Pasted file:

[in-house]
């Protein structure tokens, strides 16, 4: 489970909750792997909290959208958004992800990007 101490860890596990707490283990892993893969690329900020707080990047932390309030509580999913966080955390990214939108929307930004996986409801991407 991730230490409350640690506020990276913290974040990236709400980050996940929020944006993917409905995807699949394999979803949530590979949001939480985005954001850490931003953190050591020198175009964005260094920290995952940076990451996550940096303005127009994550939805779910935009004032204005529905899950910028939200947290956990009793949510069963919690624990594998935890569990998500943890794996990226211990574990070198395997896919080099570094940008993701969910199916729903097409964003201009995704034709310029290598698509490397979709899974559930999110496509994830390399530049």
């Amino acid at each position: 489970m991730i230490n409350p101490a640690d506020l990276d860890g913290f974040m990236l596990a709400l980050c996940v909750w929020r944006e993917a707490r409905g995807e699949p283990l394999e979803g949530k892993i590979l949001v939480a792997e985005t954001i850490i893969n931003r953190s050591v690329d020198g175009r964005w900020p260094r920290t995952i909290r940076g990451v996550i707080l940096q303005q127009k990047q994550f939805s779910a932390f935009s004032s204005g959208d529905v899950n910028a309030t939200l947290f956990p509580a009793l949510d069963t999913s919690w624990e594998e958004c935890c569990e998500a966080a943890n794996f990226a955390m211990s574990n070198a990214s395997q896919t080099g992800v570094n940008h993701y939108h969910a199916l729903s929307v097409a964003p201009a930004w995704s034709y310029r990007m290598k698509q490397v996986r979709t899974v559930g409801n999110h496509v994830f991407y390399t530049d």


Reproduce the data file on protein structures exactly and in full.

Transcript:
[in-house]
């Protein structure tokens, strides 16, 4: 489970909750792997909290959208958004992800990007 101490860890596990707490283990892993893969690329900020707080990047932390309030509580999913966080955390990214939108929307930004996986409801991407 991730230490409350640690506020990276913290974040990236709400980050996940929020944006993917409905995807699949394999979803949530590979949001939480985005954001850490931003953190050591020198175009964005260094920290995952940076990451996550940096303005127009994550939805779910935009004032204005529905899950910028939200947290956990009793949510069963919690624990594998935890569990998500943890794996990226211990574990070198395997896919080099570094940008993701969910199916729903097409964003201009995704034709310029290598698509490397979709899974559930999110496509994830390399530049």
């Amino acid at each position: 489970m991730i230490n409350p101490a640690d506020l990276d860890g913290f974040m990236l596990a709400l980050c996940v909750w929020r944006e993917a707490r409905g995807e699949p283990l394999e979803g949530k892993i590979l949001v939480a792997e985005t954001i850490i893969n931003r953190s050591v690329d020198g175009r964005w900020p260094r920290t995952i909290r940076g990451v996550i707080l940096q303005q127009k990047q994550f939805s779910a932390f935009s004032s204005g959208d529905v899950n910028a309030t939200l947290f956990p509580a009793l949510d069963t999913s919690w624990e594998e958004c935890c569990e998500a966080a943890n794996f990226a955390m211990s574990n070198a990214s395997q896919t080099g992800v570094n940008h993701y939108h969910a199916l729903s929307v097409a964003p201009a930004w995704s034709y310029r990007m290598k698509q490397v996986r979709t899974v559930g409801n999110h496509v994830f991407y390399t530049d």